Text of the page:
Boot and Red Heel by Noelle Elia courtesy of Elliott Contemporary.
ART: We advise a little self-conducted tour in the west end to cover four art openings in relative proximity. Start on Liberty Street with Elliott Contemporary, where four photographic artists—Noelle Elia, Christopher Hayes, Stephen Ibbott, and Pearl Van Geest—who each work in very different ways come together to express the nature of sexual relationships. “Subtexts” is the gallery’s first exhibit of 2009. Liberty Bistro (25 Liberty Street), 6 p.m. Over on Queen West, Board of Directors are presenting “Forest” by coe&waito and “Blunderhood” by Michael Caines (1086 Queen Street West), 6–9 p.m. On Ossington, stop at the window of Paul Petro Contemporary Art (980 Queen Street West) to see Robert Kennedy’s film installation Animal Control #3, part of this weekend’s 8 Fest (more on that tomorrow). And on Tecumseh, “New Beginnings,” a group show inspired by the latest wave of positive change, is at the Susan Hobbs Gallery. Discover sculpture by Ann Dean and Tonik Wojtyra, photographs by Soo Kim, video of a fireworks performance by Jon Sasaki, and boxes of light by Claude Zervas. Susan Hobbs Gallery (137 Tecumseth Street), 7–9 p.m., FREE.
LECTURE: Head over to the back entrance of the Royal Ontario Museum for an in-depth look at life for Toronto’s homeless, presented by the Institute for Contemporary Culture. “An Evening with Cathy Crowe: Homelessness in Our City” begins with street nurse Cathy Crowe talking about her experiences on the front lines of poverty. Her talk is followed by the documentary film Shelter from the Storm. After the screening, filmmaker Michael Connolly will join Crowe and Rainer Driemeyer—poverty activist and former tent city resident—for a panel discussion on the current state of homelessness in Toronto. Royal Ontario Museum, Signy and Cléophee Eaton Theatre (100 Queen’s Park, South end Loblaws entrance), 7 p.m., FREE.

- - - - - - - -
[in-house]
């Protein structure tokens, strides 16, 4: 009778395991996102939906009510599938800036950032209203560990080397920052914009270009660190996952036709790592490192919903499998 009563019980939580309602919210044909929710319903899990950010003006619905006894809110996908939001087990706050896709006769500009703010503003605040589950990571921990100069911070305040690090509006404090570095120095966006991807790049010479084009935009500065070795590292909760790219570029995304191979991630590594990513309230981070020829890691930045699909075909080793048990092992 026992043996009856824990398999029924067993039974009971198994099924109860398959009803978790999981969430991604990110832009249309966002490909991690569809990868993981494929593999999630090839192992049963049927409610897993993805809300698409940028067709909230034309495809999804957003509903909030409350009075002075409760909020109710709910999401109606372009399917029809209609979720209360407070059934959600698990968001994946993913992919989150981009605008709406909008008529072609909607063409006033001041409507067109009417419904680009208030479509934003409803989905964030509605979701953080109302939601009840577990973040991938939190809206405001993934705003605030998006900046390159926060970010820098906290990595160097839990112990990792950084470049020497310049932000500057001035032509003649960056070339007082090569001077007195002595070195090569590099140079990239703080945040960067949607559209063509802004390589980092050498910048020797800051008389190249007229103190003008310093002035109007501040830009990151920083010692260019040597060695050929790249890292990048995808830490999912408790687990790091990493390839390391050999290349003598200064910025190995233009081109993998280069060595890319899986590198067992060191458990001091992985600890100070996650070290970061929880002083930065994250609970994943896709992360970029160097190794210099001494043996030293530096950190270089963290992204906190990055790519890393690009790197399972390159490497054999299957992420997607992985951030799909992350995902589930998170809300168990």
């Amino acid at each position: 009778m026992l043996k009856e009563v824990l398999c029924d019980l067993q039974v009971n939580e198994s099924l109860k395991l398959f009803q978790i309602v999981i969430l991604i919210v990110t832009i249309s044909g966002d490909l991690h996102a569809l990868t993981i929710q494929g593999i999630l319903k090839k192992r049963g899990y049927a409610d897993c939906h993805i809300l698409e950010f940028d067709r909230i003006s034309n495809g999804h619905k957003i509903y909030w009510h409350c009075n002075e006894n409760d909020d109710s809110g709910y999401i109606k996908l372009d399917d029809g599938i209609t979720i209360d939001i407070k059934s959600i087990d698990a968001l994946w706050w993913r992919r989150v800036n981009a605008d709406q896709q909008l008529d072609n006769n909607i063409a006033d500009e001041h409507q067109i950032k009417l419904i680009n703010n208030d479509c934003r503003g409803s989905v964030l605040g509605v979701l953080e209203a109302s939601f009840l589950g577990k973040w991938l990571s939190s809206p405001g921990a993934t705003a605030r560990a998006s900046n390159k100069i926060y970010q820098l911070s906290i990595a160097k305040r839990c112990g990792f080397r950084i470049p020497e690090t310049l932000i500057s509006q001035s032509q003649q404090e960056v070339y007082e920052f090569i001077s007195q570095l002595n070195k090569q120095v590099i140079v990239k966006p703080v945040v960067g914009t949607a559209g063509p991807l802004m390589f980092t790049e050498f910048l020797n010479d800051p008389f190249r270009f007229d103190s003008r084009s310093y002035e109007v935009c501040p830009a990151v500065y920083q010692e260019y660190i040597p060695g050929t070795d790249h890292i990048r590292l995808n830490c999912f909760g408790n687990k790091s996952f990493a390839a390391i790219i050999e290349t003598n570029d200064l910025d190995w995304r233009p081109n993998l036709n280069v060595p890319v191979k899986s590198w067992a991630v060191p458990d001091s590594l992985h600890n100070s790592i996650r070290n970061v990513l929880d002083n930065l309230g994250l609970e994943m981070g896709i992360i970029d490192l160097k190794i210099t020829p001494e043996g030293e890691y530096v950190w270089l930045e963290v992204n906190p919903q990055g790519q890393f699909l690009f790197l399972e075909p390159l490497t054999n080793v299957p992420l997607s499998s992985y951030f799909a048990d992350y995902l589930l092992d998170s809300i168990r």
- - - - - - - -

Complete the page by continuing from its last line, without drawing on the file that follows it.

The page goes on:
FILM: The Revue Cinema‘s “Drop Your Shorts” is a unique short-form film night that has been running at the theatre on a semi-regular basis. As it’s a self-curated event, anyone can drop off their short films to the theatre for a public screening the following week. The screening has the potential to be a giant screen version of YouTube, but we (and the Revue, we assume) hope for some semblance of self-imposed quality control from participating filmmakers. Revue Cinema (400 Roncesvalles Avenue), 7 p.m., $2.
MEDIA: The Canadian Journalism Foundation puts Canadian media ethics on the hot seat tonight over what it sees as lapsed ethics in the coverage of re-routed Canadian citizen Maher Arar. The event begins with Arar himself speaking about the role the media played in his rendition, release, and subsequent search for answers and accountability. Arar will be joined by author Kerry Pither (Dark Days: The Story of Four Canadians Tortured in the Name of Fighting Terror) and CBC news correspondent Bill Gillespie. Guests must register ahead of time. Victoria College Alumni Hall, University of Toronto (91 Charles Street West), 6:30 p.m., FREE.
MUSIC: The Art of Time Ensemble continues its tenth-anniversary season with a two-night performance at Harbourfront (tonight and tomorrow). “Source and Inspiration III” celebrates the music of Erich Korngold with a performance of his Suite for 2 Violins, Cello and Piano Left Hand, Op. 23 by the Art of Time Ensemble. The ensemble is joined by Danny Michel, Martin Tielli, and John Southworth, who have all written new pieces inspired by Korngold’s opus. Cameras are only permitted for the first twenty minutes of tonight’s performance. Enwave Theatre, Harbourfront Centre (231 Queens Quay West), 8 p.m., $39.